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RIP Kary Mullis, Father of PCR

When the name Kary Mullis popped up in my news feed on Monday, I was excited to read what I thought would be an update on the renegade inventor I’d met years ago at a small biotech gathering in San Diego. Back then, in the late 1980s, I’d interviewed him for Genetic Engineering News, where I had the gene amplification beat – a field that began with the polymerase chain reaction, aka PCR.

An Eclectic Technology

Kary Mullis died on Monday, August 12, of heart disease and respiratory failure. He was so quirky that obituaries, like the one in the LA Times, led off with such descriptors as “LSD-dropping, climate-change-denying, astrology-believing, board surfing.” That obit calls PCR a “discovery.” But the technology wasn’t laying around waiting for someone to find it, like an ancient skull. Instead, it was an invention deduced from the scrutinizing the mechanics of DNA replication.

Other obits repeat the mantra that Mullis was an “untamed genius,” a phrase oddly the opposite of an oft-echoed presidential boast.

I bought into the Mullis mythology, relating the PCR origin tale in the dozen editions of my human genetics textbook:

“PCR was born in the mind of Kary Mullis on a moonlit night in northern California in 1983. As he drove through the hills, Mullis was thinking about the precision of DNA replication, and a way to tap into it popped into his mind. He excitedly explained his idea to his girlfriend and then went home to think it through. “It was difficult for me to sleep with deoxyribonuclear bombs exploding in my brain,” he wrote much later. (A quote so common that I can’t find the original source, which I think was Scientific American.)

The idea behind PCR was so simple that Mullis had trouble convincing his superiors at Cetus Corporation that he was onto something. Over the next year, he used the technique to amplify a well-studied gene. Mullis published that landmark paper in 1985 (on amplifying the sickle cell mutation) and filed patent applications, launching the field of DNA amplification. He received a $10,000 bonus for his invention, which the company sold to another company for $300 million. Mullis did, however, win a Nobel Prize in 1993.”

Some biotech friends tell me that Mullis’s story didn’t unfold quite so neatly, dramatically, and independently. And variations on the theme were well underway, according to this article I wrote for The Scientist in 1991. Still, PCR’s importance and ubiquity are clear – anyone who’s had a rapid strep or flu test has benefited from it.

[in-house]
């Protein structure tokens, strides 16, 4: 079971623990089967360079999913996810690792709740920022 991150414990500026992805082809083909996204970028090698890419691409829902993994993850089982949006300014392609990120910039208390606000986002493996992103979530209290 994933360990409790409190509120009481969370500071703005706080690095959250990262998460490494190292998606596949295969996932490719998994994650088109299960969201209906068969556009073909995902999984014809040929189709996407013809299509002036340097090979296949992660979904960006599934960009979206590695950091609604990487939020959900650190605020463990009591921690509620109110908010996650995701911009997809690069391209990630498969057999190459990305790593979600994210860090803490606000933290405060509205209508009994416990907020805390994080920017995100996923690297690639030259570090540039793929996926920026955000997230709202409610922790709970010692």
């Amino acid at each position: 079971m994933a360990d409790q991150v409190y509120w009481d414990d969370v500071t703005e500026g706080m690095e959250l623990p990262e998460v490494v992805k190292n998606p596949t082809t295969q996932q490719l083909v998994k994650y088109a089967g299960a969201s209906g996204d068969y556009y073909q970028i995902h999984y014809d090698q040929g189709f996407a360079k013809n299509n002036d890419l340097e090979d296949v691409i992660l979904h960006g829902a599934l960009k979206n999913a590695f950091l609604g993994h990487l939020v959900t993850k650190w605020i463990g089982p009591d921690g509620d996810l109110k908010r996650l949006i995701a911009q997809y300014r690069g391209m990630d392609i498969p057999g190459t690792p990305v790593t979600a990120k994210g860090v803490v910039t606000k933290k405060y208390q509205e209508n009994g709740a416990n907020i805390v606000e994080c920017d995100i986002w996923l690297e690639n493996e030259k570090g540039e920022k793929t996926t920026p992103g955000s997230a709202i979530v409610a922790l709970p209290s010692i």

Back in the 1980s, Mullis probably didn’t foresee PCR identifying the victims of the 9/11 terrorist attacks and other atrocities and natural disasters. The impact on forensics has arguably been as profound as the effect on diagnostics.

The invention of PCR came just after Sir Alec Jeffreys introduced the first DNA fingerprinting (now called profiling) technology. PCR extended DNA profiling to vanishingly small forensic specimens. The technology became entrenched, a buzzword by the time Olivia Benson and company tossed the acronym around on Law and Order: SVU. 

With each edition of my textbook, I curate the list of applications, so here’s some of PCR’s greatest hits. It has been used on:

  • A preserved quagga (a relative of the zebra) and a marsupial wolf, both extinct.
  • Poached moose meat in hamburger.
  • A cremated man, from skin cells left in his electric shaver, to diagnose an inherited disease in his children.
  • The brain of a 7,000-year-old human mummy.
  • The digestive tracts of carnivores, to reveal food web interactions.
  • Roadkills and carcasses washed ashore, to identify locally threatened species.
  • Products illegally made from endangered species.
  • Genetically modified bacteria released in field tests, to follow their dispersion.
  • One cell of an 8-celled human embryo to detect a disease-causing mutation.
  • Remains in Jesse James’s grave, to make a positive identification.
  • The intestines of genital crab lice on a rape victim, which matched the DNA of the suspect.
  • Fur from Snowball, a cat that linked a murder suspect to a crime.

How PCR Works

To picture PCR, imagine a row of aligned couples at a dance where lots of other folks are standing around, unpaired, a little like the gym scene in West Side Story. People keep arriving. The couples part and draw in new partners, over and over, until the gym fills with twirling pairs. Each new dancer wears a distinctive item, like a red scarf, to be noticeable. Not a perfect analogy to PCR DNA amplification, but close.